EFN Presidents Report 2013

Report date : October 2013

The following report is a summary of recent EFN activity.

I took on the role of president of the EFN the day after the first draft of the draft of the Murray Darling Basin Plan was released (2010). At that time EFN was not a large organisation and its budget was small. Now, three years later, neither of those things have changed and there is little sign that they will.
Making an organisation effective in the face of these constraints has been my main challenge as president. As it happens my career as a farmer has prepared me well for coping with limited resources.

So, the recipe we have used is this:

* Our committee meets periodically via Skype (no cost here)
* We discuss a range of issues and form positions on these issues
* We develop new policies and review existing ones
* We make considered and concise submissions to Federal and State Government enquiries
* We comment publically on contentious issues affecting farmers, farming landscapes and associated biodiversity values
* Activities, policies, submissions, press releases and anything else of interest are posted on our website
* At any one time we try to have an issue or two on which we focus our energy, campaign, with a view to influencing policy
* We meet formally once per year, conduct an AGM and inspect a members sustainable farming business

In order to run effective campaigns we need to:

Choose issues which are: relevant to us, being debated publically, capable of being influenced by our intervention, and which has a champion within our ranks who is well informed and passionate enough to want to pursue it.

In recent years we have usually looked for like minded partner organisations to work with. Quite often we can gain access to research, media, networks, legal advice in exchange for the perspective we can provide and our ability to connect with rural Australia, well, parts of rural Australia.

This recipe has been quite effective at raising our profile and enabling our views to be taken on by policy makers in quite high places.

For example in the past three years EFN has campaigned strongly on the development of the Murray Darling Basin Plan, cattle grazing in alpine national parks and native vegetation protection in Victoria. Outcomes from the first two issues have been very successful, while on native vegetation we are currently in mid-battle and suffering some significant setbacks.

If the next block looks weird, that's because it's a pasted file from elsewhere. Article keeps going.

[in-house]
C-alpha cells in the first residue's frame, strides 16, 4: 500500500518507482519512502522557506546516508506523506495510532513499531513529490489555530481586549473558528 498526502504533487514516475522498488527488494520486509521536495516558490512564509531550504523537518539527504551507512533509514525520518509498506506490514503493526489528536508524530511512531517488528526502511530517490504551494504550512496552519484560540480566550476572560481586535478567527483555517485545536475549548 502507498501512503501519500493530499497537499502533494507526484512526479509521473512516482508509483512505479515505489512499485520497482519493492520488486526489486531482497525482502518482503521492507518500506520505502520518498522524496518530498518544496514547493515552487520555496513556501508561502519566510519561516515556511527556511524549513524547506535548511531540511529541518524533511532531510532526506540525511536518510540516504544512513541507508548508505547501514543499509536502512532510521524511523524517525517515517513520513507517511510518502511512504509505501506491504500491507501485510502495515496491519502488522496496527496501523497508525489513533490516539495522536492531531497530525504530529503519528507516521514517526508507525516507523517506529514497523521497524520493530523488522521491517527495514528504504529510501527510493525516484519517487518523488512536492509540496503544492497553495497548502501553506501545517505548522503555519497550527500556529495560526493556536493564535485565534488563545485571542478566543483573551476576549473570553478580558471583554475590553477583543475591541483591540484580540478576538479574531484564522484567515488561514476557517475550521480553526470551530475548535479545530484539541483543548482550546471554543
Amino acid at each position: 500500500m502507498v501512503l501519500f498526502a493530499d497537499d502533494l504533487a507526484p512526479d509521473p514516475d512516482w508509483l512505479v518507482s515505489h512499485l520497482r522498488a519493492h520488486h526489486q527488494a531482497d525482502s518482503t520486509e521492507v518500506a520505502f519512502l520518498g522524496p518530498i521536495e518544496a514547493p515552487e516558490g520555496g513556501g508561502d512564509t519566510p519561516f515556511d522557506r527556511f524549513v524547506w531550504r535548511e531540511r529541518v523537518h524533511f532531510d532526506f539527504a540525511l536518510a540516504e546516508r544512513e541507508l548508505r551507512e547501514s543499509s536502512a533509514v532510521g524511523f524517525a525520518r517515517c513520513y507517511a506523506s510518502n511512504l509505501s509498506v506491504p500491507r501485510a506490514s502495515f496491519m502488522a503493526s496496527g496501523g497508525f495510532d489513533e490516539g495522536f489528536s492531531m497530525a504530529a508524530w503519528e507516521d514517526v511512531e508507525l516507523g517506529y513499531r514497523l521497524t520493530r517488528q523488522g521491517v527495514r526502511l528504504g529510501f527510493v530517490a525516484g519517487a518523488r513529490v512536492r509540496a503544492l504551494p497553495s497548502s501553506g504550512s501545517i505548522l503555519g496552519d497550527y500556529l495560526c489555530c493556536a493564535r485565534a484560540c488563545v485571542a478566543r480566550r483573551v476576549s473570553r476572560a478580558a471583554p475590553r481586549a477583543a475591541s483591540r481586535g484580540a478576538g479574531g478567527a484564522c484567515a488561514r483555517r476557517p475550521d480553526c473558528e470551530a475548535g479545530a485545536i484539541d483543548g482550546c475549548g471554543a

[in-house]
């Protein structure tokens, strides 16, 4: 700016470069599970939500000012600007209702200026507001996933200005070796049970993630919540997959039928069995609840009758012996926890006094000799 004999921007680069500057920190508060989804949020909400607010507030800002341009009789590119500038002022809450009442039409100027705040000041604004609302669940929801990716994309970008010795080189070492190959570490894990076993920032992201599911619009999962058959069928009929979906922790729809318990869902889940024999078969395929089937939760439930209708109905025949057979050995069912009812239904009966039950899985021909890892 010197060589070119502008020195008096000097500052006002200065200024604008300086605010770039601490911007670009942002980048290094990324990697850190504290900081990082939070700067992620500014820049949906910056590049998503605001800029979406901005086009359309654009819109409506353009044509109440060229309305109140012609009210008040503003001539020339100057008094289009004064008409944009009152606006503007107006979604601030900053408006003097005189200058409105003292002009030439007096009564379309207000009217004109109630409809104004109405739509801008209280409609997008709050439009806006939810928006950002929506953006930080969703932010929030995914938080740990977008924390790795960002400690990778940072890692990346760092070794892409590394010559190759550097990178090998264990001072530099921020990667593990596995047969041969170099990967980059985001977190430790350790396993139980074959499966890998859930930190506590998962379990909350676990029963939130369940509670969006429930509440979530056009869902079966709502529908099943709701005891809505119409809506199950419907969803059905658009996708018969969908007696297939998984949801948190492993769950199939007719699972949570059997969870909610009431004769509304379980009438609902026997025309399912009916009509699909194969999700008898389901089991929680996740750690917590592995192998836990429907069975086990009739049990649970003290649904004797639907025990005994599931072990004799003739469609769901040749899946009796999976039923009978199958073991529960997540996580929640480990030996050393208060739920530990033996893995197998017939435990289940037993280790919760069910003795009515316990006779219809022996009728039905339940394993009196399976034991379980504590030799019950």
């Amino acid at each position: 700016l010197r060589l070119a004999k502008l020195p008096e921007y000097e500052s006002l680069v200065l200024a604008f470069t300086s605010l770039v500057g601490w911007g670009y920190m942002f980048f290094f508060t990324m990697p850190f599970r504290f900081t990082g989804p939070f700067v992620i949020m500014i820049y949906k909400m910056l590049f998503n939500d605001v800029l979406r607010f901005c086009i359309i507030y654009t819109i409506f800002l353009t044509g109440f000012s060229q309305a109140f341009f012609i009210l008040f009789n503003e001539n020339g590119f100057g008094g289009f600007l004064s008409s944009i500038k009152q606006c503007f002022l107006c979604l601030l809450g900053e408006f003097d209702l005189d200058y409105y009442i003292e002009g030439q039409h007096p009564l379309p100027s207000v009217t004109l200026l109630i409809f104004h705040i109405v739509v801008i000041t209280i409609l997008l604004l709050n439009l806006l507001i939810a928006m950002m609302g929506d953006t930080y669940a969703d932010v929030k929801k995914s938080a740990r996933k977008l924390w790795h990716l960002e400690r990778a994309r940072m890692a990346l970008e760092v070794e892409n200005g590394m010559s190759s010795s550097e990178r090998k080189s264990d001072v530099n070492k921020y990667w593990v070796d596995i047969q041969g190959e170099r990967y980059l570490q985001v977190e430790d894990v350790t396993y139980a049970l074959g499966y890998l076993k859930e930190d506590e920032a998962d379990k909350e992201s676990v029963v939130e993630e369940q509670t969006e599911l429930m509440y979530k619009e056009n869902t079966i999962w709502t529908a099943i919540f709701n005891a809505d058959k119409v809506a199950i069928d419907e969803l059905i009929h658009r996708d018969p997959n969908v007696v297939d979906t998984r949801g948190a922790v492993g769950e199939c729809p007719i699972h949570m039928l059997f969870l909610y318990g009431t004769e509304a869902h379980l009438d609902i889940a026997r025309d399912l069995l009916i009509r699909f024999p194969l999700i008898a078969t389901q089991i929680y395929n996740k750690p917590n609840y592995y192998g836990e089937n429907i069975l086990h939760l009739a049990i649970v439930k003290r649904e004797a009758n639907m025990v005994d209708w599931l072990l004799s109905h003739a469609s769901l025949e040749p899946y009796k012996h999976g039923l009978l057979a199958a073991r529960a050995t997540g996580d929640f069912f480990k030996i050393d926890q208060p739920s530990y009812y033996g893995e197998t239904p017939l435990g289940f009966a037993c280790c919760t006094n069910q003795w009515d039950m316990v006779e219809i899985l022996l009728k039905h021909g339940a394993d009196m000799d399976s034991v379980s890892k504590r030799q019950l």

Our immediate issues are overseeing the implementation of the Murray Darling Basin Plan and continuing our fight to prevent the current roll-back of native vegetation regulations in Victoria.

Native vegetation regulations are being dramatically weakened in Victoria, but periodically we receive cries of help from NSW and Queensland where the same thing is going on. Right now our battle ground is only in Victoria, because it is only in Victoria where we have people who know the issues, are passionate and willing to carry the baton for EFN.

We encourage members and friends of EFN to raise issues of interest or concern by contacting the Secretary or President so that we can follow up effectively. We need your input, experience and knowledge to promote sustainable farming policies and practices. We have a spread of members across Victoria and southern NSW representing most facets of agriculture at all scales.

In summary EFN is not a large organisation but it is a very effective one that with minimal financial resources has an effective “low environmental footprint” operating mechanism designed to enable maximum member involvement.

So…… if you have read this far, you must be interested, and also you must have staying power. These are both very useful qualities for playing a more active role in EFN. If you would like to be more involved in the activities of EFN, please call either our secretary, Peter Forster (by return email) or me, and we will see whether we can find some harness to fit!

Andrew Bradey
President, EFN
Kowreeftg@bigpond.com

 

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